Every Arizona county was at the state's highest benchmark of COVID-19 spread for the first two weeks of December, according to state data. Under the benchmarks the state put in place over the summer, many congregate settings like gyms and indoor theaters would have to close. However,  DHS Director Dr. Cara Christ recently admitted that she had amended those restrictions to essentially remove the most serious category from consideration. Christ and Governor Doug Ducey have declined requests from public health and medical leaders, including Dr. Bessel of Banner, to implement additional mitigation measures.

The White House COVID-19 taskforce will no longer proactively provide states with weekly reports.  State officials must now request a report that provides data and recommendations for action tailored to each state. The reports, although privately distributed, have been regularly acquired by the media and have shown that leaders like Governor Doug Ducey have not been following the taskforce's recommendations when it comes to increased mitigation measures.

Holiday travel and gatherings were expected to cause cases to spread even more quickly. The day before Christmas Eve saw the most people travel by air since the pandemic began, according to Transportation Security Administration data. On Monday, the CDC updated its guidelines for the public for New Year's Eve.

"The safest way to celebrate the new year is to celebrate at home with the people who live with you or virtually with friends and family. Staying home is the best way to protect yourself and others," the CDC says, in addition to providing other advice on staying healthy.

Public health experts are asking people to continue to avoid travel and gathering with people outside their household. Even if just one member of a household interacts with a member of another household, they carry the chance of spreading COVID-19 to their whole household, who could then spread it on to others. This is especially dangerous due to the estimated 40 percent of COVID-19 cases that are asymptomatic. "They feel fine. They don't even know anything is going on. And yet they're dripping with virus," said LaBaer.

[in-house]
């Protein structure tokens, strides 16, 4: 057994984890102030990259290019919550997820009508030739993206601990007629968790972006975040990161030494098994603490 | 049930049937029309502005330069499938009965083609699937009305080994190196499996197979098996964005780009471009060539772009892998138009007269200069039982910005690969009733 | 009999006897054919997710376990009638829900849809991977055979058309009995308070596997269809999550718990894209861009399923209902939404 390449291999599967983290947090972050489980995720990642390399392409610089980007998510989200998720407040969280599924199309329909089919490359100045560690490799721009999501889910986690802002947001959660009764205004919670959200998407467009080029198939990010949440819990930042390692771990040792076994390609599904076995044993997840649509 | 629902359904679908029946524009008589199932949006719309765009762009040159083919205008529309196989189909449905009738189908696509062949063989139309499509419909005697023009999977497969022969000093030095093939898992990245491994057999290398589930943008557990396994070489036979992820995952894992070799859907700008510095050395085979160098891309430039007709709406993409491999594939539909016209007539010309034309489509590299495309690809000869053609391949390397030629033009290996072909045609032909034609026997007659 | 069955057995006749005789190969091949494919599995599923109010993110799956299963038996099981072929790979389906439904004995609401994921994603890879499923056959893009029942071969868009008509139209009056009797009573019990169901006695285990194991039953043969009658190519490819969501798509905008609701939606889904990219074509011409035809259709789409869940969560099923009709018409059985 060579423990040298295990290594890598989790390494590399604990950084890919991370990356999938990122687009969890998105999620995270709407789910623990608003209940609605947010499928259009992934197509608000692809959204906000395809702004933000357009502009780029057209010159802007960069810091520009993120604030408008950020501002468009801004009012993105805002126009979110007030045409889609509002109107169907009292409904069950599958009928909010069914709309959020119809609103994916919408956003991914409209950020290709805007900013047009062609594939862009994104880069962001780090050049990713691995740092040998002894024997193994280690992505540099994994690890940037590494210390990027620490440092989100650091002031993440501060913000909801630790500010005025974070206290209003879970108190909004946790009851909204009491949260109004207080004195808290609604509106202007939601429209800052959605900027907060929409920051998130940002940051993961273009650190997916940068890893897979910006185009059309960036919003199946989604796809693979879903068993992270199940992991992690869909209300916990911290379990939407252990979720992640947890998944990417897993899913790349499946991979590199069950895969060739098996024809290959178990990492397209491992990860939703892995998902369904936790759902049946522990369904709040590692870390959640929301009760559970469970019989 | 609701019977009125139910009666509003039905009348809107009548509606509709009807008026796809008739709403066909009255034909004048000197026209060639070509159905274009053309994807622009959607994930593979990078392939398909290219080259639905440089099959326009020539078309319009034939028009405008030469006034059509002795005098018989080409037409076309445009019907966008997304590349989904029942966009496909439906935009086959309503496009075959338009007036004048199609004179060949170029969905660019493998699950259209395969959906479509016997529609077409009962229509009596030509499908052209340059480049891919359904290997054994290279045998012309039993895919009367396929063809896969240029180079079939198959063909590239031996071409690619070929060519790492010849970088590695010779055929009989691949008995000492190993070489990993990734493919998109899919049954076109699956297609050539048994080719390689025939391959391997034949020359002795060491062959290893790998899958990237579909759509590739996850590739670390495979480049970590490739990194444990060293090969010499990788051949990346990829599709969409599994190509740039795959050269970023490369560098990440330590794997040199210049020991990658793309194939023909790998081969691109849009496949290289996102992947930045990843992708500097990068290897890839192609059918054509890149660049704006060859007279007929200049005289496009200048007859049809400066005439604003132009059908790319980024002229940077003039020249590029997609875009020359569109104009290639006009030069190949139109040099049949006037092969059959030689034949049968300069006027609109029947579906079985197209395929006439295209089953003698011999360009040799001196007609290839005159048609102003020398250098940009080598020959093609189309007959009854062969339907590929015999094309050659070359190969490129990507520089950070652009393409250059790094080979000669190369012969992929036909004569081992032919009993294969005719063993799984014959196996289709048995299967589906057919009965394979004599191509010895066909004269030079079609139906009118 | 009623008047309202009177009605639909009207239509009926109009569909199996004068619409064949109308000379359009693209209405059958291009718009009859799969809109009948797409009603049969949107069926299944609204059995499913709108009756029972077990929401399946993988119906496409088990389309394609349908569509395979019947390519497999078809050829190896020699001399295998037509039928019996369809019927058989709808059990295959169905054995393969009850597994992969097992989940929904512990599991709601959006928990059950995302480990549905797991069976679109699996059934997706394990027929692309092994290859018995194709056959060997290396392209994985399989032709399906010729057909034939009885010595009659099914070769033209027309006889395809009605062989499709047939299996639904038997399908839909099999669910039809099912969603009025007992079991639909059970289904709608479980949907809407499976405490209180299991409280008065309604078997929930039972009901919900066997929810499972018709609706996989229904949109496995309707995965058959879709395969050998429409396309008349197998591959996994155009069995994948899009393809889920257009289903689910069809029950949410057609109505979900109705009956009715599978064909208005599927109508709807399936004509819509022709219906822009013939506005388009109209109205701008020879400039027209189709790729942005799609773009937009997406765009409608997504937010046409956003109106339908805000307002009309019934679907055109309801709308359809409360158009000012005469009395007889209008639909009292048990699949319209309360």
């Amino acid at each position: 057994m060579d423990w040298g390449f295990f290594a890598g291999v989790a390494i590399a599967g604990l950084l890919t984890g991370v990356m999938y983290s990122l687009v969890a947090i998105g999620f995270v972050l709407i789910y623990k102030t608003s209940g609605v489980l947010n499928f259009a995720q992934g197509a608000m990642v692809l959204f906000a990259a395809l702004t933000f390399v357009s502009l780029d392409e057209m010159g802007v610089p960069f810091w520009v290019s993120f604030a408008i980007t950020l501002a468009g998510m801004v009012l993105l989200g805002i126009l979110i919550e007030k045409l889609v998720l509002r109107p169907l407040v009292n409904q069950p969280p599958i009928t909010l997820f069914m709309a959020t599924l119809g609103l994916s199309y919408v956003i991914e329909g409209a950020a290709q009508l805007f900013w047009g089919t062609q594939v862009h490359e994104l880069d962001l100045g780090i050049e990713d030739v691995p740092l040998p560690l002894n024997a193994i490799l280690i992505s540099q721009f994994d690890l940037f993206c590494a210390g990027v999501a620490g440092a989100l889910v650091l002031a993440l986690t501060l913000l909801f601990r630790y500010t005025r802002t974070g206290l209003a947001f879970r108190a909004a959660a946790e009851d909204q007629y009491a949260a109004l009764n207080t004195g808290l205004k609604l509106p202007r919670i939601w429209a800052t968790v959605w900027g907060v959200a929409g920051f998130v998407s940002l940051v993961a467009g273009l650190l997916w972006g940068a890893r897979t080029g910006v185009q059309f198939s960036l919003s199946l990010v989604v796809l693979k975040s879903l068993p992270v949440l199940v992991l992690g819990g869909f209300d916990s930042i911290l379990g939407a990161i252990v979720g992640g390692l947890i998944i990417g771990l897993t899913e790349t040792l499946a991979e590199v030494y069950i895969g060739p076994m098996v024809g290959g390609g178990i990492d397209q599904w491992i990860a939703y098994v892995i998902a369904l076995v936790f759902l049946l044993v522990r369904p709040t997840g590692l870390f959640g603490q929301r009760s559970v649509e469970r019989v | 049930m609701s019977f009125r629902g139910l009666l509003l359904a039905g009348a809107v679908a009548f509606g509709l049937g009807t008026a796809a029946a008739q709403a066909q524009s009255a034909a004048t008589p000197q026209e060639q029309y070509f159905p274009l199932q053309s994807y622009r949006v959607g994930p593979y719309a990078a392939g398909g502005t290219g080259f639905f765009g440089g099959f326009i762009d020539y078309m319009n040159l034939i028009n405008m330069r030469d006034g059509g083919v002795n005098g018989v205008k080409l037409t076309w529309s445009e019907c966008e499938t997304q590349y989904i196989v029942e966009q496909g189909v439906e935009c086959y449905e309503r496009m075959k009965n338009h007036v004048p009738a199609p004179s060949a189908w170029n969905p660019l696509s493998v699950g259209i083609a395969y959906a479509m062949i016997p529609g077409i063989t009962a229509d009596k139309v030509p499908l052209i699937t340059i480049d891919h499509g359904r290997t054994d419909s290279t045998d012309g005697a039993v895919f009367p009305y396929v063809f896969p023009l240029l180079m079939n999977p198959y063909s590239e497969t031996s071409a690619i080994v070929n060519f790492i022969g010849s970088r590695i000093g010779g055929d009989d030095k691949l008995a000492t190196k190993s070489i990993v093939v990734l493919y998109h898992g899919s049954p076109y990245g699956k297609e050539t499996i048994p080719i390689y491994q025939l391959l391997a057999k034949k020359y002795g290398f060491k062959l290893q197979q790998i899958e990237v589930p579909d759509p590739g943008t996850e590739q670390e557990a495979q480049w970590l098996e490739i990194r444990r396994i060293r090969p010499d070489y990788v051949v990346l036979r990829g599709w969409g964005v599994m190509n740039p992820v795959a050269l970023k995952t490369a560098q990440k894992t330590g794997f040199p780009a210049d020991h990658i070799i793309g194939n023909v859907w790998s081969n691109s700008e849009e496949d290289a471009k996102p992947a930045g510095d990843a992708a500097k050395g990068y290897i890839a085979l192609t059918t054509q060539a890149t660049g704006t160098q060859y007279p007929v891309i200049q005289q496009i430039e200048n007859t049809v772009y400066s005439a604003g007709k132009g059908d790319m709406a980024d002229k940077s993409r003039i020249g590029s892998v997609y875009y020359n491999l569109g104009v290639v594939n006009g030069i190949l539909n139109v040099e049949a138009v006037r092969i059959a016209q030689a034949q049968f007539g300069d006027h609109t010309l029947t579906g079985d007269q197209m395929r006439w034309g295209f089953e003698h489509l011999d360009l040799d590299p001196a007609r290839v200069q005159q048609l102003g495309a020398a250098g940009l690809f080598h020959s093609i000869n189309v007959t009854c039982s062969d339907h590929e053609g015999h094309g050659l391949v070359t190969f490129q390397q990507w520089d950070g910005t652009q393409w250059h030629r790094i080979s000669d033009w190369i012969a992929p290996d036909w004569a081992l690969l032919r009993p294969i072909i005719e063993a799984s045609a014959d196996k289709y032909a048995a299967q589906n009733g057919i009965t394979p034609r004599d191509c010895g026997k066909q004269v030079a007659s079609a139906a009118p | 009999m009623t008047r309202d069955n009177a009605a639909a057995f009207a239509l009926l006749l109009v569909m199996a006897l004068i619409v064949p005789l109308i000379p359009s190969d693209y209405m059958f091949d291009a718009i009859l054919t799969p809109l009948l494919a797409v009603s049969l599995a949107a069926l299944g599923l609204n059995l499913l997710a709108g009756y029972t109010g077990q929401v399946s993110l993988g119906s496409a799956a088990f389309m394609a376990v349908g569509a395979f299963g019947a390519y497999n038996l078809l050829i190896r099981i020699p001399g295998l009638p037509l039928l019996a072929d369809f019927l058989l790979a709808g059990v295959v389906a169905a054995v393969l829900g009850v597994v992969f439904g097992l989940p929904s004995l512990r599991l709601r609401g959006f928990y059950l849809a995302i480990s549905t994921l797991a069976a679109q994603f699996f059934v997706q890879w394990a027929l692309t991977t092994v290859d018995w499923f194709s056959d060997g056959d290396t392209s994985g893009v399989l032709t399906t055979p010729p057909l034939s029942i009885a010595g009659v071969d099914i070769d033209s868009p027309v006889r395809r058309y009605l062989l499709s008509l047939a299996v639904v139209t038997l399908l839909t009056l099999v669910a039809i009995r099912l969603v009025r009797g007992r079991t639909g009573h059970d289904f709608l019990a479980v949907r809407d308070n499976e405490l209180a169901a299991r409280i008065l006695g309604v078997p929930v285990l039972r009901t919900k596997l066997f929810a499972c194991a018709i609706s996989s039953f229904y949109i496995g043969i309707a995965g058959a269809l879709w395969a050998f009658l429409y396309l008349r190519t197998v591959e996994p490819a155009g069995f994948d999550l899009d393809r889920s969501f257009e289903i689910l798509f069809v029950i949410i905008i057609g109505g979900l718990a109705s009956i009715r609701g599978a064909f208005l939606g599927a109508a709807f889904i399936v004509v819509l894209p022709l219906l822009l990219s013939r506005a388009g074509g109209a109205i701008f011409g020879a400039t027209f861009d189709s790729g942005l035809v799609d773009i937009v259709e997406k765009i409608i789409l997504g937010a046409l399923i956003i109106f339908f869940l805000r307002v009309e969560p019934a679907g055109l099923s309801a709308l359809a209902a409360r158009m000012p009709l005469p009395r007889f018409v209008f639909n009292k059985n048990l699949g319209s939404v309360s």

If you do gather, do so outside, far away, and while wearing masks, LaBaer recommends. "This is not the year for family get-togethers," he said. A small gathering over the summer left four members of one family dead in Phoenix.

Dr. Anthony Fauci, director of the National Institute of Allergy and Infectious Diseases, has said that as many as 90 percent of Americans may need to be inoculated against COVID-19 to achieve herd immunity. Fauci has been slowly revising his estimates upward after initially saying it would only take 60 percent to 70 percent of people, the New York Times reported.

In Maricopa County, 24,620 vaccine doses have been distributed. All five distribution points have been activated, and it's expected that distribution will pick up. The county is currently in phase 1A of the vaccination plan, meaning front-line medical workers in a variety of settings are eligible. If that's you, you can get on the list here. As of Monday, pharmacies are beginning to offer on-site vaccinations in nursing homes.

Bessel encouraged people with symptoms or concerns to get tested for COVID-19 proactively. Banner currently has an excess of antibodies they can provide to help COVID-19 patients, but early detection is needed to make sure the outpatient treatment is most effective. You can find a list of testing locations here. ASU also offers free, quick-turnaround saliva testing here.
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Erasmus Baxter was a staff writer for Phoenix New Times.